This means that when handling their food our horses are vulnerable to ingesting deadly poison known as Ragwort; a substance which is extremely toxic for them and can cause liver damage or death – often without showing symptoms until too late.
Fortunately there are ways of avoiding exposure such as checking your stored supplies regularly or better still keeping an eye on where your grazing land has been contaminated by these pesky plants spreading from other areas.
As a horse owner, it is important to check your paddock regularly for ragwort. If you find the plant in question, dig up at its roots and burn them when possible. You should also wear gloves while handling this toxic weed so as not to risk coming into contact with any toxins that are present on the plants themselves or through touching areas where they may have spilled onto other surfaces nearby.
One early sign of poisoning by this dangerous plant includes weight loss despite normal eating habits. If detected soon enough, effects can be treated with steroids but no intervention will undo damage done once symptoms start showing like blindness and collapse over time without treatment.
The yew tree is a dangerous plant that can be found in North America. As little as one mouthful of this plant, which grows berry’s during the fall season, can cause cardiac and respiratory failure to horses within minutes. There are many cases in which horses would have been found dead with it still inside their mouths.
One reasons you should avoid the Yew plant is that it has a toxic alkaloid toxin, taxine. The red berries also have poisonous qualities as they contain some amount of this same substance but to a lesser degree than inside the leaves or stem bark.
After trimming a yew tree, the leaves remain toxic even after they wilt. If you throw clippings into your pasture and leave them there with their deadly poison intact, it could lead to unfortunate accidents for any horses that eat from those areas later on. Yews are also used in decorative holiday decorations such as wreaths or boughs hung near an area where horses can access them – another potential source of exposure!
Oak Trees with Acorns
Some animals enjoy the flavor of acorns but that doesn’t mean that horses can also eat them. The tannic and gallic acids in acorns are not good for equines as it causes damage to their digestive system and kidneys, which will make them sick over time if consumed regularly. There is also anecdotal evidence suggesting some animals develop an addiction or dependency on these nuts so sometimes when a horse eats too many they end up getting really ill.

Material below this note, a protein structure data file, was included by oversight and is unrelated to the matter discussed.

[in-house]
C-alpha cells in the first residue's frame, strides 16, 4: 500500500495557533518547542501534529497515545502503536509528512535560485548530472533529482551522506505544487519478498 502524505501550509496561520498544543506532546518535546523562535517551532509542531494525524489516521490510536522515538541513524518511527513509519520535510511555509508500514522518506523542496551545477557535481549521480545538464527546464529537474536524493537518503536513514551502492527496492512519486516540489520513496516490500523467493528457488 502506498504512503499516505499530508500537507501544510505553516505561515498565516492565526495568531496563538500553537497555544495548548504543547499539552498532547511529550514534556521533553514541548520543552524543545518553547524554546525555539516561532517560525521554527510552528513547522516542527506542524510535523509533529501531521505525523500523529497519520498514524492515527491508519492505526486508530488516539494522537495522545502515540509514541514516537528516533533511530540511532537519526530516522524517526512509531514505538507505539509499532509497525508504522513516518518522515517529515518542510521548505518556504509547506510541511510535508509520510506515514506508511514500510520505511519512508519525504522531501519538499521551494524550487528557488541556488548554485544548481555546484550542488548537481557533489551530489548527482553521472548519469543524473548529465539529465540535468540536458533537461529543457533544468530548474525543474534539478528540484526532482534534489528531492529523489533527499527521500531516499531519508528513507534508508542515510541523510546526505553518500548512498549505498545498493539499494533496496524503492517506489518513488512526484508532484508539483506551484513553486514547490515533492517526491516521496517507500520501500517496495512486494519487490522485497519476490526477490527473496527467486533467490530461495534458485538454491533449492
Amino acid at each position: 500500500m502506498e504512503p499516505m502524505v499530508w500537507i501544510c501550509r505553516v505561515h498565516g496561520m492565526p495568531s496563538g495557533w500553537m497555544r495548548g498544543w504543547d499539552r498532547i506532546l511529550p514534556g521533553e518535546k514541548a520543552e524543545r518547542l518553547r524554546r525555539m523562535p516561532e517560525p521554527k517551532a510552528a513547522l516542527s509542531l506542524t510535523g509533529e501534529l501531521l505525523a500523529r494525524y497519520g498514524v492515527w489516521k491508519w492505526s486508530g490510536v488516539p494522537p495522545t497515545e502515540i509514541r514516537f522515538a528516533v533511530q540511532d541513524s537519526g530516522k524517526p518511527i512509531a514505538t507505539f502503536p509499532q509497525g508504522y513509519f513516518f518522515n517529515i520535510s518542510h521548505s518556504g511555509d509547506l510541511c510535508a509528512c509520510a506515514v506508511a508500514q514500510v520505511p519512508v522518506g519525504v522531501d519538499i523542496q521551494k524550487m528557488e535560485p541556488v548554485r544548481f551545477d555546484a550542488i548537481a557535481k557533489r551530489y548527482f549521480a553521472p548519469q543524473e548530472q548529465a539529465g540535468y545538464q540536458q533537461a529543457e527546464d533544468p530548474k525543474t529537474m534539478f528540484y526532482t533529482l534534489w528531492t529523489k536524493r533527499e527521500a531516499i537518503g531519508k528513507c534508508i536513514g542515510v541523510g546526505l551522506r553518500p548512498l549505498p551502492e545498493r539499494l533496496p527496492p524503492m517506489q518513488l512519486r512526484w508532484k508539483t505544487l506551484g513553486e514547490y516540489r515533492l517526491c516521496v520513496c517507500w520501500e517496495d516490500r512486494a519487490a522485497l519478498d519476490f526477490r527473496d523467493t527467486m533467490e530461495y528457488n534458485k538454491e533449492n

Oak poisoning is a difficult diagnosis to make unless your horse has consumed large quantities of acorns. When the symptoms are present, they may include constipation, weight loss, colic and blood in urine or fluid accumulation in their legs.
Oleander is a common, evergreen shrub that produces white, pink or red flowers. Oleander grows in climates where the temperature remains above freezing and can only be found on southern United States soil. However this plant should not been seen as an ornamental garden decoration due to its danger of being eaten by horses!
It has potent cardiac glycosides which affect the heart’s ion balance causing irregularity with their heartbeat leading them to die from cardiac failure, colic or just physical discomfort.
The oleander plant is often used in landscaping, and if horses have access to it they will eat some of its leaves. If the horse has ridden around on trails or taken a quick bite out curiosity this might happen as well.
Make sure you keep these plants out of your yard if you own any horses nearby.
Horses are typically very wary of eating bracken ferns. However, some horses develop a taste for it when grazing is poor and they need to supplement their diet with something else that looks appetizing.
Horses who eat too many of these leaves will eventually begin exhibiting symptoms such as nervousness, staggering around the paddock (similar behavior exhibited by drunk humans), muscle spasms or convulsions which can be treated if caught early enough with thiamine supplementation prescribed by your vet!
The good news is that the plant only becomes harmful if consumed in large quantities over an extended period of time, such as ongoing consumption over two months or more.
Horses are pretty good at avoiding things like bracken, but if you’re concerned about them eating it in their field – you should make sure that there’s none of the stuff present. This will help keep a healthy balance between your horse grazing on grasses instead of weeds – which is what makes for happy horses!